Two tiny satellites* are on their way to the International Space Station* in the first stage of a program to make a gigantic elevator* to space.
The 10cm-square satellites will arrive at the International Space Station (ISS) on September 11, according to Japan’s Mainichi news service.
They will then be released into orbit* and uncoil a 10m length of cable. A small motorised container will slide between the two ends with a camera recording the movements.
Researchers from Japan’s Shizuoka University are running the trial. They will be looking for any unexpected movements in the satellites as the weight of the container shifts along the cable.
If successful, it could be the first step towards a cargo-carrying space elevator.
“In theory, a space elevator is highly plausible,*” research team leader Yoji Ishikawa said.
Instead of using fuel-hungry rockets to launch people and cargo to the ISS, electric elevator capsules could climb an ultra-strong cable from Earth. This could offer a cheap and safe gateway to space.
Japanese company Obayashi Corp, which is part of the trial, wants to plant a space station about 36,000km above the Earth in orbit, with a long cable attached to a platform in the Pacific Ocean, by 2050.
The company plans to build six elevators, each measuring 18m in length by 7.2m wide, each able to hold 30 people and move at 200km an hour. It would take more than a week to travel between the ground and the orbiting station.
Obayashi Corp estimates the cost of the project to be about $125 billion.
Researchers haven’t yet found a super-strong, ultra-lightweight material to use for the cable.
Astronauts live and work at the ISS. Here, they’re making pizza in zero gravity
satellites: something placed in orbit around the Earth or another planet
International Space Station: station in low Earth orbit shared by many countries
elevator: lift or other vertical transport
orbit: a loop controlled by gravity of one body around another, such as the moon around Earth
LISTEN TO TODAY’S STORY
1. What does ISS stand for?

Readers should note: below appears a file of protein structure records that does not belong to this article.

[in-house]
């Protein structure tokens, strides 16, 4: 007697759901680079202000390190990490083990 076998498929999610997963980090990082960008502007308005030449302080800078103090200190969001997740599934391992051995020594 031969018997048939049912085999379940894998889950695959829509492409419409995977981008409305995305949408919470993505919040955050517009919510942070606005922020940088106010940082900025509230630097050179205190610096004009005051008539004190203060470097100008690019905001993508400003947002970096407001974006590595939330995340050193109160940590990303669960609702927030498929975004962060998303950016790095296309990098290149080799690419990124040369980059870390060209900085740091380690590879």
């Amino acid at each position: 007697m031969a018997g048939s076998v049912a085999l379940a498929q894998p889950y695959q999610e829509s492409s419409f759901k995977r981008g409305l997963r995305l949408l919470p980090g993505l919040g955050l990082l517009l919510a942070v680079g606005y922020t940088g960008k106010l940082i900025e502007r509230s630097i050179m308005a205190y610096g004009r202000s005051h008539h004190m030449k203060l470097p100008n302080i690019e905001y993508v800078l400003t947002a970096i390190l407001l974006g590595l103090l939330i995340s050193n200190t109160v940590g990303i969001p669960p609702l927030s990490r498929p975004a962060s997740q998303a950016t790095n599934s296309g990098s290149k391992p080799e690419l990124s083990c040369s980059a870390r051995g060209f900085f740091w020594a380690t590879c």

2. How big are the satellites? How long is the test cable?
3. What are the researchers looking for in this trial?
4. What two main ways could an elevator be better than rockets?
5. When would Obayashi Corp like to have the actual elevator working?
1. Space mission
Imagine that the space elevators have finally been built and you have been chosen to go on the first space mission using them! Your mission is to test them and see how they work. Write a diary of your first day of the mission using the new elevators.
Time: Allow 45 minutes
Curriculum Links: English
2. Extension: Sometimes inventions used for space research have been also been useful here on earth. For example, radar technology used in space has been adapted to help rescuers look for people trapped under rubble after earthquakes.
Can you think of any ways that space elevators can be changed or adapted to be used on earth? Create a design for your idea.
Time: Allow 30 minutes
Curriculum Links: Design and Technologies
After reading the article, with a partner, highlight all the openers you can find in blue. Discuss if they are powerful and varied openers or not. Why do you think the journalists has used a mix of simple and power openers? Would you change any, and why?
HAVE YOUR SAY: A space elevator could be working by 2050. Would you travel into space on one? Why or why not? Use full sentences. No one-word answers.